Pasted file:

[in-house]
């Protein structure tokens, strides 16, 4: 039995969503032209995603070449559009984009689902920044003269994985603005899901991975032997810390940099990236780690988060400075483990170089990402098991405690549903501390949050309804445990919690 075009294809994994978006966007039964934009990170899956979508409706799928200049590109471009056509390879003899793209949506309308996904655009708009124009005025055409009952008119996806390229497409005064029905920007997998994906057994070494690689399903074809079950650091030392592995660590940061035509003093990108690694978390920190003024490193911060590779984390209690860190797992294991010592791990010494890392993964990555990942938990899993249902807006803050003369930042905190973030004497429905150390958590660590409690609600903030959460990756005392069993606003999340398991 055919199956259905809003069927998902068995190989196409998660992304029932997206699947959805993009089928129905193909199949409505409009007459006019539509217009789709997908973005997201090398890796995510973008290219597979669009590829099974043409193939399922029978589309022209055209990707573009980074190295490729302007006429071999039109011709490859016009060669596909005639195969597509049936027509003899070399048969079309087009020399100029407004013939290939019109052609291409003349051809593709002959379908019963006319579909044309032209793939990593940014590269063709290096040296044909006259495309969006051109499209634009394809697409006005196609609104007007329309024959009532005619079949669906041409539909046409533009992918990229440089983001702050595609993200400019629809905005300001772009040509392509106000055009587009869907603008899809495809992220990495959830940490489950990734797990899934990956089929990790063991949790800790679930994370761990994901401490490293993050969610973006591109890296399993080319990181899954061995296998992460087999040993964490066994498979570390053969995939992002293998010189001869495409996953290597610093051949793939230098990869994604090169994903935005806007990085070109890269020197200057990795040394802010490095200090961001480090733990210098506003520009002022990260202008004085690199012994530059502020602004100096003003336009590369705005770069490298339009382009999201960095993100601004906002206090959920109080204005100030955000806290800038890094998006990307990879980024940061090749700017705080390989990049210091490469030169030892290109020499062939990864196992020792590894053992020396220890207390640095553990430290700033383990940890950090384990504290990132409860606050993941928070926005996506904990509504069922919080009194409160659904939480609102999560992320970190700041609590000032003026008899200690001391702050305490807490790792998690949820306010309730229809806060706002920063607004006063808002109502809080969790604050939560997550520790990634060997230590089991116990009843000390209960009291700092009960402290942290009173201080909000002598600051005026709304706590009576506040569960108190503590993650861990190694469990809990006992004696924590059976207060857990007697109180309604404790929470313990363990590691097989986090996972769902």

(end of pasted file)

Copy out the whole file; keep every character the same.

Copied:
[in-house]
């Protein structure tokens, strides 16, 4: 039995969503032209995603070449559009984009689902920044003269994985603005899901991975032997810390940099990236780690988060400075483990170089990402098991405690549903501390949050309804445990919690 075009294809994994978006966007039964934009990170899956979508409706799928200049590109471009056509390879003899793209949506309308996904655009708009124009005025055409009952008119996806390229497409005064029905920007997998994906057994070494690689399903074809079950650091030392592995660590940061035509003093990108690694978390920190003024490193911060590779984390209690860190797992294991010592791990010494890392993964990555990942938990899993249902807006803050003369930042905190973030004497429905150390958590660590409690609600903030959460990756005392069993606003999340398991 055919199956259905809003069927998902068995190989196409998660992304029932997206699947959805993009089928129905193909199949409505409009007459006019539509217009789709997908973005997201090398890796995510973008290219597979669009590829099974043409193939399922029978589309022209055209990707573009980074190295490729302007006429071999039109011709490859016009060669596909005639195969597509049936027509003899070399048969079309087009020399100029407004013939290939019109052609291409003349051809593709002959379908019963006319579909044309032209793939990593940014590269063709290096040296044909006259495309969006051109499209634009394809697409006005196609609104007007329309024959009532005619079949669906041409539909046409533009992918990229440089983001702050595609993200400019629809905005300001772009040509392509106000055009587009869907603008899809495809992220990495959830940490489950990734797990899934990956089929990790063991949790800790679930994370761990994901401490490293993050969610973006591109890296399993080319990181899954061995296998992460087999040993964490066994498979570390053969995939992002293998010189001869495409996953290597610093051949793939230098990869994604090169994903935005806007990085070109890269020197200057990795040394802010490095200090961001480090733990210098506003520009002022990260202008004085690199012994530059502020602004100096003003336009590369705005770069490298339009382009999201960095993100601004906002206090959920109080204005100030955000806290800038890094998006990307990879980024940061090749700017705080390989990049210091490469030169030892290109020499062939990864196992020792590894053992020396220890207390640095553990430290700033383990940890950090384990504290990132409860606050993941928070926005996506904990509504069922919080009194409160659904939480609102999560992320970190700041609590000032003026008899200690001391702050305490807490790792998690949820306010309730229809806060706002920063607004006063808002109502809080969790604050939560997550520790990634060997230590089991116990009843000390209960009291700092009960402290942290009173201080909000002598600051005026709304706590009576506040569960108190503590993650861990190694469990809990006992004696924590059976207060857990007697109180309604404790929470313990363990590691097989986090996972769902």